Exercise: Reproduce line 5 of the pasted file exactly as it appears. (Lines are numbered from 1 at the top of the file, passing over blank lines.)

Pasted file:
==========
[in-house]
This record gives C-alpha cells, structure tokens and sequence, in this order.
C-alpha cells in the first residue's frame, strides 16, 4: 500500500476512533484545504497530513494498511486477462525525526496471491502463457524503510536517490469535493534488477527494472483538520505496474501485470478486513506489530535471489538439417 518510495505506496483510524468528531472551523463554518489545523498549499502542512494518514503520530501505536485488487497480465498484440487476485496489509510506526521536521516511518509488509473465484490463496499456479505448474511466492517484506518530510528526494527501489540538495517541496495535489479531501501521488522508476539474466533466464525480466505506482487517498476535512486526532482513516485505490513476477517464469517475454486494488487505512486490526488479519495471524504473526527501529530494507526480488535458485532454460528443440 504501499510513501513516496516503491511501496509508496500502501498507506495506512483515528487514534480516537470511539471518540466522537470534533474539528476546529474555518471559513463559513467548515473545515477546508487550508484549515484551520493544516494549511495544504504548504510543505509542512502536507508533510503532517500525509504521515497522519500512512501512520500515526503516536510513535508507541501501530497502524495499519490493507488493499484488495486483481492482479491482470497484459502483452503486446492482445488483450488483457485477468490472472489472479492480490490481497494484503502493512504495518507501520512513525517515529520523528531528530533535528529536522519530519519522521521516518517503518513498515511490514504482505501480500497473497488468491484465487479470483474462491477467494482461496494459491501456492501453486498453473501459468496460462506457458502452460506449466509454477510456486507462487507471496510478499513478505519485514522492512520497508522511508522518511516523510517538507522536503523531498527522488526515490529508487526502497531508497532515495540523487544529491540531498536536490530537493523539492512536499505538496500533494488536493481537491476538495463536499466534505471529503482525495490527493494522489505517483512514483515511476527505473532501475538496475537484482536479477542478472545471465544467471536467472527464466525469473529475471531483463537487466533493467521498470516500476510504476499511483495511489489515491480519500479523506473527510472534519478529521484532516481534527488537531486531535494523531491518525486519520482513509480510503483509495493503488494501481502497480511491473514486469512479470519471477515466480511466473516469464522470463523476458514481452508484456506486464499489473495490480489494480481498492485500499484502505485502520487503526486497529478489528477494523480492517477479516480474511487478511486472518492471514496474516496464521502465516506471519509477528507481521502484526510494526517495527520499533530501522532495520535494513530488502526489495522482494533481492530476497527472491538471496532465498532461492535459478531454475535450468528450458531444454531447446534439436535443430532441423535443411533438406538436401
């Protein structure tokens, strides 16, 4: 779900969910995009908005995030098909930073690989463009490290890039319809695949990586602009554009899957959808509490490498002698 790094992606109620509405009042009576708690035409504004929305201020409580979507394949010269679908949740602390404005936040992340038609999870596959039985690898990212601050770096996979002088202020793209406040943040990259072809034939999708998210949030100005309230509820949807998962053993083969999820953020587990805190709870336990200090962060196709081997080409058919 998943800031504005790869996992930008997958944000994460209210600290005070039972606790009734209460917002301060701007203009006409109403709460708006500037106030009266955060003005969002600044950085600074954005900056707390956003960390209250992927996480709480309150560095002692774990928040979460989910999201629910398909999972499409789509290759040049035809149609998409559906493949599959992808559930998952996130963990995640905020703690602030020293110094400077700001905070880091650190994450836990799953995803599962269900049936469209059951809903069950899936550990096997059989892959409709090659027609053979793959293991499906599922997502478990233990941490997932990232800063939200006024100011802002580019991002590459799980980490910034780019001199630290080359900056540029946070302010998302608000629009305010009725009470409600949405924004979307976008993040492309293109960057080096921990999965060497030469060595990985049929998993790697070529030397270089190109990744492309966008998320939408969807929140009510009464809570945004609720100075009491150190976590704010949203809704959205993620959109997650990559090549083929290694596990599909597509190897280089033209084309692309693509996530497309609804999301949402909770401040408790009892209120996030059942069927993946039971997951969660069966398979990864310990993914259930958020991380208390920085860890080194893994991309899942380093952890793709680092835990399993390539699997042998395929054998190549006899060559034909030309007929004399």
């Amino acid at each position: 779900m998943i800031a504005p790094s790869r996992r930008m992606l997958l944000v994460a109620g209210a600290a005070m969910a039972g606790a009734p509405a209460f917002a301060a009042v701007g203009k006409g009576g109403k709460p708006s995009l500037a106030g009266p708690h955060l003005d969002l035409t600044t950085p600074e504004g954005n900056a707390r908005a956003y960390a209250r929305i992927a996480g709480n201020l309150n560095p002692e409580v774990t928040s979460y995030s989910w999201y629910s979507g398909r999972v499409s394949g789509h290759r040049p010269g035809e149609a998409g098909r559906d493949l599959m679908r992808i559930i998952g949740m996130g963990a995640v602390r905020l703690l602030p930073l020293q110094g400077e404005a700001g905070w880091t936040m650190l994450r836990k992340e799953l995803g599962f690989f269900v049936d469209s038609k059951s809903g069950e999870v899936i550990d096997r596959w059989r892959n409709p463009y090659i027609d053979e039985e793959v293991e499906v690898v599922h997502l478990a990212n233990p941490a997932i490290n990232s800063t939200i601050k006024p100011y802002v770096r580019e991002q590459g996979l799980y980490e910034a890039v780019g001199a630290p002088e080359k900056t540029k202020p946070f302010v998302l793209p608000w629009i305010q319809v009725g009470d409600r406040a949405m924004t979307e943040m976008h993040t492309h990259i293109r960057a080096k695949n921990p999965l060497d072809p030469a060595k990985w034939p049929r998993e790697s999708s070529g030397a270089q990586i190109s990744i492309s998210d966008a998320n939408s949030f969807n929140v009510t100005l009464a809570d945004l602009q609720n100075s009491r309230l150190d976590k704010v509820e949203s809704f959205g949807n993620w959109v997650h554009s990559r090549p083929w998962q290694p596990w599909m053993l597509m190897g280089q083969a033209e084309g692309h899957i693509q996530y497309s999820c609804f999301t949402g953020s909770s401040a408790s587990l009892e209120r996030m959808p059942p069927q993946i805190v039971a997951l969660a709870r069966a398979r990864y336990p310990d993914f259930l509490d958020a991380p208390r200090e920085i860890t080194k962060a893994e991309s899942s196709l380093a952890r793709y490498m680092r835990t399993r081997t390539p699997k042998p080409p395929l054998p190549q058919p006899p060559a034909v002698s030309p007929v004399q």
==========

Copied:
């Amino acid at each position: 779900m998943i800031a504005p790094s790869r996992r930008m992606l997958l944000v994460a109620g209210a600290a005070m969910a039972g606790a009734p509405a209460f917002a301060a009042v701007g203009k006409g009576g109403k709460p708006s995009l500037a106030g009266p708690h955060l003005d969002l035409t600044t950085p600074e504004g954005n900056a707390r908005a956003y960390a209250r929305i992927a996480g709480n201020l309150n560095p002692e409580v774990t928040s979460y995030s989910w999201y629910s979507g398909r999972v499409s394949g789509h290759r040049p010269g035809e149609a998409g098909r559906d493949l599959m679908r992808i559930i998952g949740m996130g963990a995640v602390r905020l703690l602030p930073l020293q110094g400077e404005a700001g905070w880091t936040m650190l994450r836990k992340e799953l995803g599962f690989f269900v049936d469209s038609k059951s809903g069950e999870v899936i550990d096997r596959w059989r892959n409709p463009y090659i027609d053979e039985e793959v293991e499906v690898v599922h997502l478990a990212n233990p941490a997932i490290n990232s800063t939200i601050k006024p100011y802002v770096r580019e991002q590459g996979l799980y980490e910034a890039v780019g001199a630290p002088e080359k900056t540029k202020p946070f302010v998302l793209p608000w629009i305010q319809v009725g009470d409600r406040a949405m924004t979307e943040m976008h993040t492309h990259i293109r960057a080096k695949n921990p999965l060497d072809p030469a060595k990985w034939p049929r998993e790697s999708s070529g030397a270089q990586i190109s990744i492309s998210d966008a998320n939408s949030f969807n929140v009510t100005l009464a809570d945004l602009q609720n100075s009491r309230l150190d976590k704010v509820e949203s809704f959205g949807n993620w959109v997650h554009s990559r090549p083929w998962q290694p596990w599909m053993l597509m190897g280089q083969a033209e084309g692309h899957i693509q996530y497309s999820c609804f999301t949402g953020s909770s401040a408790s587990l009892e209120r996030m959808p059942p069927q993946i805190v039971a997951l969660a709870r069966a398979r990864y336990p310990d993914f259930l509490d958020a991380p208390r200090e920085i860890t080194k962060a893994e991309s899942s196709l380093a952890r793709y490498m680092r835990t399993r081997t390539p699997k042998p080409p395929l054998p190549q058919p006899p060559a034909v002698s030309p007929v004399q």